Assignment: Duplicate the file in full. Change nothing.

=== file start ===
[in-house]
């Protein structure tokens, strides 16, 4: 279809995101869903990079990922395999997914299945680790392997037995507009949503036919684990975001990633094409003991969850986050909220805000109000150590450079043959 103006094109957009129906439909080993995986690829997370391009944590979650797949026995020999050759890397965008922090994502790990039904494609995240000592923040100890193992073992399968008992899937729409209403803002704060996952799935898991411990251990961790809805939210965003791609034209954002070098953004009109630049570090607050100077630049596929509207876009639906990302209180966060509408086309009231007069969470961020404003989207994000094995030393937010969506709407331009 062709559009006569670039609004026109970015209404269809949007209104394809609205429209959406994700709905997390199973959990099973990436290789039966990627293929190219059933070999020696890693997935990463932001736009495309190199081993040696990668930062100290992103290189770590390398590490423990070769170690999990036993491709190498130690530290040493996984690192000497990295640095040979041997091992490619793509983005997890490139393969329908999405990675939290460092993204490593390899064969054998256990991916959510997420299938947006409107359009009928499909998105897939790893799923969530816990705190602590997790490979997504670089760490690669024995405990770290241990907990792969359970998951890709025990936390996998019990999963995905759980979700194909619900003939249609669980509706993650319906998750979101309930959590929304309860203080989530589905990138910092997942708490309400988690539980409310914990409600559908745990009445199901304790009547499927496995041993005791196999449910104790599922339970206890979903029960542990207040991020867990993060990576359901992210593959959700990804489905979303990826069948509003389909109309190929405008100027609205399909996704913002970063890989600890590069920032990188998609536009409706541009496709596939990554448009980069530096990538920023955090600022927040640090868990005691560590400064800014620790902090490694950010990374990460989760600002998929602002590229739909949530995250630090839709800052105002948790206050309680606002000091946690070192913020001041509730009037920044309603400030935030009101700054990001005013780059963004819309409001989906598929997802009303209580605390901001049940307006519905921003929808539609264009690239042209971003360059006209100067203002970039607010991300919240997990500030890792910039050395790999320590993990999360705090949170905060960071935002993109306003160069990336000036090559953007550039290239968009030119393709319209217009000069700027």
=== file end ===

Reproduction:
[in-house]
């Protein structure tokens, strides 16, 4: 279809995101869903990079990922395999997914299945680790392997037995507009949503036919684990975001990633094409003991969850986050909220805000109000150590450079043959 103006094109957009129906439909080993995986690829997370391009944590979650797949026995020999050759890397965008922090994502790990039904494609995240000592923040100890193992073992399968008992899937729409209403803002704060996952799935898991411990251990961790809805939210965003791609034209954002070098953004009109630049570090607050100077630049596929509207876009639906990302209180966060509408086309009231007069969470961020404003989207994000094995030393937010969506709407331009 062709559009006569670039609004026109970015209404269809949007209104394809609205429209959406994700709905997390199973959990099973990436290789039966990627293929190219059933070999020696890693997935990463932001736009495309190199081993040696990668930062100290992103290189770590390398590490423990070769170690999990036993491709190498130690530290040493996984690192000497990295640095040979041997091992490619793509983005997890490139393969329908999405990675939290460092993204490593390899064969054998256990991916959510997420299938947006409107359009009928499909998105897939790893799923969530816990705190602590997790490979997504670089760490690669024995405990770290241990907990792969359970998951890709025990936390996998019990999963995905759980979700194909619900003939249609669980509706993650319906998750979101309930959590929304309860203080989530589905990138910092997942708490309400988690539980409310914990409600559908745990009445199901304790009547499927496995041993005791196999449910104790599922339970206890979903029960542990207040991020867990993060990576359901992210593959959700990804489905979303990826069948509003389909109309190929405008100027609205399909996704913002970063890989600890590069920032990188998609536009409706541009496709596939990554448009980069530096990538920023955090600022927040640090868990005691560590400064800014620790902090490694950010990374990460989760600002998929602002590229739909949530995250630090839709800052105002948790206050309680606002000091946690070192913020001041509730009037920044309603400030935030009101700054990001005013780059963004819309409001989906598929997802009303209580605390901001049940307006519905921003929808539609264009690239042209971003360059006209100067203002970039607010991300919240997990500030890792910039050395790999320590993990999360705090949170905060960071935002993109306003160069990336000036090559953007550039290239968009030119393709319209217009000069700027």